In D.C.’s baseball bet with St. Louis, flags are on the line

We have two rivers. They have three. (Wikimedia)


The announcement is somewhat belated, but the bet is on: D.C. Mayor Vincent C. Gray has entered into the District’s first civic wager on playoff baseball in at least 79 years.

The terms are these: Should the Cardinals somehow take three of the four two of three remaining National League Division Series games from the Nationals, Gray will fly the official St. Louis flag above the John A. Wilson Building for a day. Known as the “three rivers” flag, it alludes to the confluence of the Mississippi, Missouri and Meramec rivers near St. Louis.

Should the Nats win, St. Louis Mayor Francis G. Slay (D) will, for a day, fly a D.C. flag above his own City Hall — and not the official D.C. flag, but the modified version with “Taxation Without Representation” written on the two bars of the Washington arms.

That’s a little bit different from the half-smokes-for-toasted-ravioli bet you might have been anticipating. Gray spokesman Pedro Ribeiro said comestible-based gambling is “played out” and that Hizzoner jumped at the chance to expose the Mound City to the D.C. voting rights issue.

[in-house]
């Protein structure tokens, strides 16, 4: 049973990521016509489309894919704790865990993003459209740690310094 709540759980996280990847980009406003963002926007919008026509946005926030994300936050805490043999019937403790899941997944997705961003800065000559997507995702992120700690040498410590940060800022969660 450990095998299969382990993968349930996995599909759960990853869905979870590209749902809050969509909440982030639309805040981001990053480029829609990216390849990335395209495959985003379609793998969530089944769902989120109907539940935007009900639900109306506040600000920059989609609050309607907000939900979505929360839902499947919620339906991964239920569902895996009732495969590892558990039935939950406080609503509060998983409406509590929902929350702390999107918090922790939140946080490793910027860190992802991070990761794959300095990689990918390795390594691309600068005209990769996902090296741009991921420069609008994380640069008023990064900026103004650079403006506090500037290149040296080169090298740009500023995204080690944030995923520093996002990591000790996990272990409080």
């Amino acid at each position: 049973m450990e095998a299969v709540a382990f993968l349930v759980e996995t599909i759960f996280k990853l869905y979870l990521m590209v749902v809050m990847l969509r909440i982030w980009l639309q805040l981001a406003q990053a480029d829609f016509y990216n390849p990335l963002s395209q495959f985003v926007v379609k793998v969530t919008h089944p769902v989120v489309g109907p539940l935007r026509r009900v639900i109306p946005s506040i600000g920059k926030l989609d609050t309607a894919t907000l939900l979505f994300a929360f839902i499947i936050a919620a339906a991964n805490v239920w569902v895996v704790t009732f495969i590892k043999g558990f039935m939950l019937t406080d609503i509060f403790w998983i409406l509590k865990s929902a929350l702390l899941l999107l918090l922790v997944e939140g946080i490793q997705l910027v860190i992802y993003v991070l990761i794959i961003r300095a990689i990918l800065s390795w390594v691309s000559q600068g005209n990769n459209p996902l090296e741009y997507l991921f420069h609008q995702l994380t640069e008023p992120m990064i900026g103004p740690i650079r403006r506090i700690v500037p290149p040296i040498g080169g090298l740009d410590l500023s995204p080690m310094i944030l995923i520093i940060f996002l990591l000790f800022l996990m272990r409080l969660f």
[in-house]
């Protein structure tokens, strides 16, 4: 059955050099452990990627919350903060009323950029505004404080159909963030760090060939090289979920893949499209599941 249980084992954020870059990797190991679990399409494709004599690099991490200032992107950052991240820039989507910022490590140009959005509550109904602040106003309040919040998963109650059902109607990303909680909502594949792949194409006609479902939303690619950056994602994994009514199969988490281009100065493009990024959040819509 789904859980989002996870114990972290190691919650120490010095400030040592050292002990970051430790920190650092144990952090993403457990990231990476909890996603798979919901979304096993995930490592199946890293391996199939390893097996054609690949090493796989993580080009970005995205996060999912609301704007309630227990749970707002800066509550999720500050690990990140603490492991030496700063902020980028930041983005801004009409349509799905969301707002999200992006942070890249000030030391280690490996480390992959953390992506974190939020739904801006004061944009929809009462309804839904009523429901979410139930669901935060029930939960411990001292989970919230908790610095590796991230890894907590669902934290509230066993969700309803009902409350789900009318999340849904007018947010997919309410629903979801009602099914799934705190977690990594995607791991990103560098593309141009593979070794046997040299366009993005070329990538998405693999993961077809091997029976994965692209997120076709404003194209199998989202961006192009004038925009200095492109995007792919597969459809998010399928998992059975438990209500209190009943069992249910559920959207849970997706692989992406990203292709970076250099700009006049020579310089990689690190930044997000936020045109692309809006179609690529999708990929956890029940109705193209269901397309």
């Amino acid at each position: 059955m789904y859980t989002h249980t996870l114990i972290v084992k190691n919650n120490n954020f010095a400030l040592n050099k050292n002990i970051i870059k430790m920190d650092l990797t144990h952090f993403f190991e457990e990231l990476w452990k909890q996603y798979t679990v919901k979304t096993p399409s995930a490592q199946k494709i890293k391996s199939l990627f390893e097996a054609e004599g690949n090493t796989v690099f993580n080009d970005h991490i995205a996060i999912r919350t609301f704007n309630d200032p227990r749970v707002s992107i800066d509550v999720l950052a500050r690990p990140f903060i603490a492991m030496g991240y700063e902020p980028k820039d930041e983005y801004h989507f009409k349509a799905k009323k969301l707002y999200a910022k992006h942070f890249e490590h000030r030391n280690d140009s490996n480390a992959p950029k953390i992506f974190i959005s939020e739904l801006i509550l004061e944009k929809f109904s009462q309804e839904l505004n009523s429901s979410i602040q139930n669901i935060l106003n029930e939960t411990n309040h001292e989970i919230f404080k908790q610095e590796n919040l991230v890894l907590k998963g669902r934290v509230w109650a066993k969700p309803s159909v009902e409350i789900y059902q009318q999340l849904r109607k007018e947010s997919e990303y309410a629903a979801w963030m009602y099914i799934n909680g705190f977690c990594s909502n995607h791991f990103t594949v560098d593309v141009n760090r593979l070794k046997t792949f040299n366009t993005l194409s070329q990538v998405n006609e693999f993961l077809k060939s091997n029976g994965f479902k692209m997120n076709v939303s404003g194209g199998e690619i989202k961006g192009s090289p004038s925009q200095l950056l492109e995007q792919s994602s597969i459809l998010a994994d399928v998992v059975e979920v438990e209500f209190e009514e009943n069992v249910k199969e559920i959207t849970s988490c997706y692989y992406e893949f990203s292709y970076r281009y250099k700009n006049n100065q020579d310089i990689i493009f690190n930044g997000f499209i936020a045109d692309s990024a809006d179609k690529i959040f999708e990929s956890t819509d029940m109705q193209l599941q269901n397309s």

“We wanted to make it about more than just food,” he said.

UPDATE, 11 A.M.: Here is the mayoral trash-talking, via a news release:

“We’re no stranger to postseason play in St. Louis,” said Slay. “So, we’re thrilled to show the upstarts how to do it right. I look forward to our City’s flag flying proudly over the John A. Wilson Building when our boys wrap this thing up.”

Said Gray, “I look forward to the citizens of the City of St. Louis getting a lesson not only on the baseball diamond when the Nats take the series, but also in the uniquely unjust situation in which the District’s 618,000-plus residents find ourselves — denied voting representation in Congress and ultimate authority over our own budget and affairs — when our flag flies over Market Street in downtown St. Louis!”

Mike DeBonis covers Congress and national politics for The Washington Post. He previously covered D.C. politics and government from 2007 to 2015.



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Mike DeBonis · October 9, 2012

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